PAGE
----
In-line with the number one trend above, the nutritionist polled 10% of the vote. Quite surprisingly, of all respondents who chose Nutritionist, 70% belong to the age group of 35-44 yrs. This read together with the first trend gives a great demographic insight into who could be the prime target demographic segment for promoting functional foods – Women between the age group of 35-44.


Apart from the above three observations, the rest of the observations though interesting aren’t necessarily great insights into the health consumer psyche - the same are listed below in no specific order;

  • 78% of the respondents feel medicines should target cure as against 22% that are okay with maintenance – expectedly, the 78% group is populated majorly with people under 55 years of age.
  • 87% of the respondents prefer oral medications to parenterals – Interestingly though, there’s a strong geographical variation with NA & EU preferring oral medications at 92%, while the Indian respondents still retain some of the cultural trust of ‘injections’ (26%) 
  • 89% of all respondents still believe the necessity of medicines per se’ in-spite or despite the preference of the ambrosial foods – if anything, this seems to showcase the omnipresence of the pills.

While the results may not qualify as astonishing findings, the unmistakable relevance of the trends thrown up by a mere seven-question survey still underscores the value of understanding the health consumer’s perspective and using the knowledge to build, refine the road-map of pharmaceutical product development.

Functional Food for thought! :-)

Sunday, March 17, 2013

IT & ITeS Enterprise in India: an Outsider Perspective based on trends in Investment & Technological Evolution

Why should an outsider perspective matter?
I tend to believe that way too many people have taken Steve Jobs maxim, ‘customers cannot tell you what they need’ at its face-value and in the process probably haven’t realized fully that the very user-experience guidelines Apple Inc., so vigorously pursued, propagated to the developer community made the tech-consumer an integral part of the technological evolution & hence an “insider” for all practical purposes – After all within six months of launching iPhone, Jobs recalled his earlier decree of ‘No third-party apps on iPhone’ :-) - I rest my case here.
Life, tech & the metaphysics of a cyber-quest
The exabytes of sheer information thrown up by an internet-query and the consequent collateral learning at times gives a radically different perspective of the principal quest &/or changes the very course of the search/ research.
That’s precisely what happened when I set-out with an innocuous query ‘Life+Tech’ to check-on how the marriage of life sciences & technology is working out as indicated by the quality of innovation and the investor sentiment towards this emerging IT subset globally and, if India is in-sync with these trends – I strayed off-course quite a bit soaking up some non-serious gyan on gamification, cross-application potential of game mechanics to health & wellness, dallying a while with the first ever ‘drug discovery’ game, Syrum & eventually decided that I’d do good to first understand how the IT & ITeS enterprise is poised in India & then go about speculating on where it could go from here, towards life-tech or some other direction altogether.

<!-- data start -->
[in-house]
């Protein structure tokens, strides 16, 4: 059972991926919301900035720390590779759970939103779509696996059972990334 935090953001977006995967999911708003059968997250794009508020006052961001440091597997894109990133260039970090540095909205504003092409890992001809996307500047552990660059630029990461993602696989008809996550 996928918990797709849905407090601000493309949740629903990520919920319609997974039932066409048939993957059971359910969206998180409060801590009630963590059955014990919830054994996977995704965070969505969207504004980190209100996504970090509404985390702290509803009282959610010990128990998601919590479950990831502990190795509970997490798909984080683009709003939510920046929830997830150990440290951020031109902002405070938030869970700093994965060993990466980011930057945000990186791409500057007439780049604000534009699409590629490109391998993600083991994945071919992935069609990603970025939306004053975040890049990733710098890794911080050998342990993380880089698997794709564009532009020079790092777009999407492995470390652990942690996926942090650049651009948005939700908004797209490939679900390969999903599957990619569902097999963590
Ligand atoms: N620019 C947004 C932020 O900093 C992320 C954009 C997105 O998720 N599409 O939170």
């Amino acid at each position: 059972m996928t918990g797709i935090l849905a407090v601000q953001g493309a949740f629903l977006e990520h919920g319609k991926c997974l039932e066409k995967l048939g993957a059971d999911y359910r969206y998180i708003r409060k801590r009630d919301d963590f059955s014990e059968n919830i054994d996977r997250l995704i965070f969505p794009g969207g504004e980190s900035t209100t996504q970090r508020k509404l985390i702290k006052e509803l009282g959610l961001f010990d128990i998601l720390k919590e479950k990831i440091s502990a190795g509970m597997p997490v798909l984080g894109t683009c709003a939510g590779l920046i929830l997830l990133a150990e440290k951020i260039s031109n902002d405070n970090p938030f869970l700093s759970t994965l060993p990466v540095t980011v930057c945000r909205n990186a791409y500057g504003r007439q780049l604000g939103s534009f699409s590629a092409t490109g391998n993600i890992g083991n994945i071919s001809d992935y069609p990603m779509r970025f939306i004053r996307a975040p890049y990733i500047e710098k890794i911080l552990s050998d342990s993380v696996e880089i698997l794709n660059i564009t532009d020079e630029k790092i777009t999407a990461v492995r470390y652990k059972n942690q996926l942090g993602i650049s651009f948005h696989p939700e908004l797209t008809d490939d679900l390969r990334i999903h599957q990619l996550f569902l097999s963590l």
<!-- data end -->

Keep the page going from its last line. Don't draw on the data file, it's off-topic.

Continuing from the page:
The quantitative & the qualitative sojourn

As I looked into the openly available, mostly undifferentiated data** & the trends, I used the following assumptions in order to get as close to reality as possible;
  • Wherever the VC activity has been clubbed under PE, I considered all early-stage & some growth-stage deals as essentially venture deals
  • Where I depended on individual alerts of certain deals, I considered funding up to series-C as venture funding & series-D too if that involved at least one VC 
  • No acquisitions, Mezzanine funding rounds have been considered as Venture capital (which of course wasn’t much)
  • Since I was looking into IT sub-category trends & the only categorization ‘Industry Codes (VEIC)’ by NVCA is surprisingly devoid of some well-understood terms such as “Cloud”, “Apps” etc., I decided to use my own simplistic terminology that’s hopefully self-descriptive
**My primary source for the data was which derives its own info from Venture Intelligence alerts & reports. In addition to this I have also used, primarily for cross-verification of primary category figures, the MoneyTree reports by PWC & NVCA from data provided by Thomson Reuters ……. phew
True to my enlightened detour, the not-so-cursory analysis of the available information on IT & ITeS related investments in India in 2012 drew an interesting picture;

  • Commerce sub-category (B2C e-commerce) hogged the largest share of 45%
  • Services sub-categories (B2B BPO, Cloud, Edutech, IT Services, Telephony) cornered second highest 22%
  • Analytics sub-categories (B2B Internet & Mobile Advertising; web-analytics) that are focused on the increasingly crucial data mining, analysis and consumer demographic profiling gathered 20%